They did it by actually buying a ticket on every airline in their test. (They only included airlines that HAD a guarantee, naturally, so that meant American, Continental, Delta (sort of), Northwest, and United. US Airways, Southwest, AirTran, jetBlue, etc., weren’t included, since they don’t have a guarantee.)
Because FareCompare’s fare alerts — which I have strongly recommended in the past — give you several hours’ advance warning when a fare is about to drop, they knew exactly which tickets to buy. They bought the tickets before the fare drop went live. When the fare went down, they took a screenshot of a lower fare and filed for a refund and/or voucher with the airline.
What they found: Lots of variation. Each airline eventually came through, but the amount of effort required varied greatly. It wasn’t always easy: Some denied refund requests at first, or didn’t respond within 24 hours.
The airlines’ policies vary, too. Most required a $5 difference before considering a refund, but Continental required $10. Most give a cash refund, but United only gives vouchers. Most accept a lower fare published on any site, including their own, while American and Northwest bizarrely exclude lower fares that appear on their own sites. Delta doesn’t have a guarantee, per se, but they’ll refund your ticket within 24 hours.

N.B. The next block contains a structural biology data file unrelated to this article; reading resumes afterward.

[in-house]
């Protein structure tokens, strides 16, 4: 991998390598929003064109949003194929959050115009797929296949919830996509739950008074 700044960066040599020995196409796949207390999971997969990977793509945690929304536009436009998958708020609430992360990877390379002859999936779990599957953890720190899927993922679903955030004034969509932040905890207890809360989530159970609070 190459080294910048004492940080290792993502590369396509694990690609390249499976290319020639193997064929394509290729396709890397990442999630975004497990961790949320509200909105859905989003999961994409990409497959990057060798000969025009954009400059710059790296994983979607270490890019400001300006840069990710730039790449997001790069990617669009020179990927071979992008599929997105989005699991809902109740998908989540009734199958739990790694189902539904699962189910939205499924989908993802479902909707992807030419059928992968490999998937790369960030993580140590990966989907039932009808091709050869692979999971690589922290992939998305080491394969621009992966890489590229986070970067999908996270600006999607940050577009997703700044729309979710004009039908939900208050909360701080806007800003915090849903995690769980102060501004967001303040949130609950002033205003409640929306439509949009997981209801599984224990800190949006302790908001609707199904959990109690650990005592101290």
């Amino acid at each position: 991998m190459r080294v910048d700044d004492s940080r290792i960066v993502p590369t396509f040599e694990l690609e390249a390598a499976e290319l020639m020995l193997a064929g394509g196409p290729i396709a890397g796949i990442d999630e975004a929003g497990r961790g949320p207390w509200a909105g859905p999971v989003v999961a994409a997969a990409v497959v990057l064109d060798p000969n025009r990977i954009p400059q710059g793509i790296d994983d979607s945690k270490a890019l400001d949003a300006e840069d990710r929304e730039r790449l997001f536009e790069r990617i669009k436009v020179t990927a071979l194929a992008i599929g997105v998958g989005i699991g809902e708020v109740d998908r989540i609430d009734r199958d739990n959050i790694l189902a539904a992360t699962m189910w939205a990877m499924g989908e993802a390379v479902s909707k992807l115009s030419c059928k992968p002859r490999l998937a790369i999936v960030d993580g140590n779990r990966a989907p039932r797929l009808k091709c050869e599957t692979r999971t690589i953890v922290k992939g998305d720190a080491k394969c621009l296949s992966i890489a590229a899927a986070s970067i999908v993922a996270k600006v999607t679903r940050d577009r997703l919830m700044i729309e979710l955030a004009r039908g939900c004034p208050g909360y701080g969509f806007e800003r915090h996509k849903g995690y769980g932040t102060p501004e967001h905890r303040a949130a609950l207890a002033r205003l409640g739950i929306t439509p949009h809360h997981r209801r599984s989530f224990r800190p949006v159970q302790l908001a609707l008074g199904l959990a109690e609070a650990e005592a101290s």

It’s a great experiment. Go read the whole thing.
Note that FareCompare was testing the airlines’ sites only. Some online travel agencies have guarantees as well. For example, the folks at Peter Greenberg’s site recently had to step in to help a reader enforce Expedia’s guarantee.
In all these cases, it’s up to the customer to proactively search for a lower price within 24 hours. No one is going to volunteer the news that the price has dropped. But if you’re willing to spend the time and effort to check the prices again and wrestle with customer service, you could collect a few bucks.